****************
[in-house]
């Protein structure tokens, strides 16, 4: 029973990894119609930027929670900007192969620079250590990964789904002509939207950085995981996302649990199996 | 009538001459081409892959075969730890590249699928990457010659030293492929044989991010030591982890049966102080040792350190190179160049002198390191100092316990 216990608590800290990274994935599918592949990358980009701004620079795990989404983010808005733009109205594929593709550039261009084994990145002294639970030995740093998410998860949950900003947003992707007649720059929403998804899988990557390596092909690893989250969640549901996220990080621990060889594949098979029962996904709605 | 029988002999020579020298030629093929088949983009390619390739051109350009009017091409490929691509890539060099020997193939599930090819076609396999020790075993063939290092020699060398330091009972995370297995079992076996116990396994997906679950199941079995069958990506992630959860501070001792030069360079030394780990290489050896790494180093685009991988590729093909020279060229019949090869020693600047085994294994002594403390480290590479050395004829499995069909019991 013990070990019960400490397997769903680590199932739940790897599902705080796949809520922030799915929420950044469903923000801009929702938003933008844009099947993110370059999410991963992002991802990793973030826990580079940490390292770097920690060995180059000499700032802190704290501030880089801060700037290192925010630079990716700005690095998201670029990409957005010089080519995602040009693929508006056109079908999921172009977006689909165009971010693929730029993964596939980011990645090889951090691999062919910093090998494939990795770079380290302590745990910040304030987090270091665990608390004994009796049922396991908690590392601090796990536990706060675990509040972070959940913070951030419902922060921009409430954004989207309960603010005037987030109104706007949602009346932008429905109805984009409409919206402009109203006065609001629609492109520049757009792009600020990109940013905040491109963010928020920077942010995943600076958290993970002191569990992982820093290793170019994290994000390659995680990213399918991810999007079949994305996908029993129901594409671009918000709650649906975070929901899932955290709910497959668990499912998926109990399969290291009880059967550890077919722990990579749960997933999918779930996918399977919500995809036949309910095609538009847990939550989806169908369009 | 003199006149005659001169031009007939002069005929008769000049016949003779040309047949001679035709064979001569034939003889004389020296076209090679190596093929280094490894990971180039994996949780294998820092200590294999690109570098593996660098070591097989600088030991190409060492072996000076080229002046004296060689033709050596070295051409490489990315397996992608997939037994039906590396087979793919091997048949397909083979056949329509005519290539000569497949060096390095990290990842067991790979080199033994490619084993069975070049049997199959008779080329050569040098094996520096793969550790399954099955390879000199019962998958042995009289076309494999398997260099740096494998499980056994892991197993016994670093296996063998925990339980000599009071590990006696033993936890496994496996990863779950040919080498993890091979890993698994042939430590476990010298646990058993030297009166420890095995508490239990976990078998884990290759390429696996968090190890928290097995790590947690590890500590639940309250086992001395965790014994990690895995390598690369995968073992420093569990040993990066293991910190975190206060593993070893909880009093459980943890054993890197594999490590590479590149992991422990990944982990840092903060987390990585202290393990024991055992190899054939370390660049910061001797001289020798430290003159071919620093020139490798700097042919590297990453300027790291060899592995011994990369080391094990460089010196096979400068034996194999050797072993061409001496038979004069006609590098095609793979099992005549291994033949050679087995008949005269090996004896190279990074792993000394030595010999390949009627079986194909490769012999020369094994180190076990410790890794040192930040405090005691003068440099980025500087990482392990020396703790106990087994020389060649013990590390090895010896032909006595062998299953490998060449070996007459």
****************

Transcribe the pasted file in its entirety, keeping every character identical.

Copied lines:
[in-house]
């Protein structure tokens, strides 16, 4: 029973990894119609930027929670900007192969620079250590990964789904002509939207950085995981996302649990199996 | 009538001459081409892959075969730890590249699928990457010659030293492929044989991010030591982890049966102080040792350190190179160049002198390191100092316990 216990608590800290990274994935599918592949990358980009701004620079795990989404983010808005733009109205594929593709550039261009084994990145002294639970030995740093998410998860949950900003947003992707007649720059929403998804899988990557390596092909690893989250969640549901996220990080621990060889594949098979029962996904709605 | 029988002999020579020298030629093929088949983009390619390739051109350009009017091409490929691509890539060099020997193939599930090819076609396999020790075993063939290092020699060398330091009972995370297995079992076996116990396994997906679950199941079995069958990506992630959860501070001792030069360079030394780990290489050896790494180093685009991988590729093909020279060229019949090869020693600047085994294994002594403390480290590479050395004829499995069909019991 013990070990019960400490397997769903680590199932739940790897599902705080796949809520922030799915929420950044469903923000801009929702938003933008844009099947993110370059999410991963992002991802990793973030826990580079940490390292770097920690060995180059000499700032802190704290501030880089801060700037290192925010630079990716700005690095998201670029990409957005010089080519995602040009693929508006056109079908999921172009977006689909165009971010693929730029993964596939980011990645090889951090691999062919910093090998494939990795770079380290302590745990910040304030987090270091665990608390004994009796049922396991908690590392601090796990536990706060675990509040972070959940913070951030419902922060921009409430954004989207309960603010005037987030109104706007949602009346932008429905109805984009409409919206402009109203006065609001629609492109520049757009792009600020990109940013905040491109963010928020920077942010995943600076958290993970002191569990992982820093290793170019994290994000390659995680990213399918991810999007079949994305996908029993129901594409671009918000709650649906975070929901899932955290709910497959668990499912998926109990399969290291009880059967550890077919722990990579749960997933999918779930996918399977919500995809036949309910095609538009847990939550989806169908369009 | 003199006149005659001169031009007939002069005929008769000049016949003779040309047949001679035709064979001569034939003889004389020296076209090679190596093929280094490894990971180039994996949780294998820092200590294999690109570098593996660098070591097989600088030991190409060492072996000076080229002046004296060689033709050596070295051409490489990315397996992608997939037994039906590396087979793919091997048949397909083979056949329509005519290539000569497949060096390095990290990842067991790979080199033994490619084993069975070049049997199959008779080329050569040098094996520096793969550790399954099955390879000199019962998958042995009289076309494999398997260099740096494998499980056994892991197993016994670093296996063998925990339980000599009071590990006696033993936890496994496996990863779950040919080498993890091979890993698994042939430590476990010298646990058993030297009166420890095995508490239990976990078998884990290759390429696996968090190890928290097995790590947690590890500590639940309250086992001395965790014994990690895995390598690369995968073992420093569990040993990066293991910190975190206060593993070893909880009093459980943890054993890197594999490590590479590149992991422990990944982990840092903060987390990585202290393990024991055992190899054939370390660049910061001797001289020798430290003159071919620093020139490798700097042919590297990453300027790291060899592995011994990369080391094990460089010196096979400068034996194999050797072993061409001496038979004069006609590098095609793979099992005549291994033949050679087995008949005269090996004896190279990074792993000394030595010999390949009627079986194909490769012999020369094994180190076990410790890794040192930040405090005691003068440099980025500087990482392990020396703790106990087994020389060649013990590390090895010896032909006595062998299953490998060449070996007459």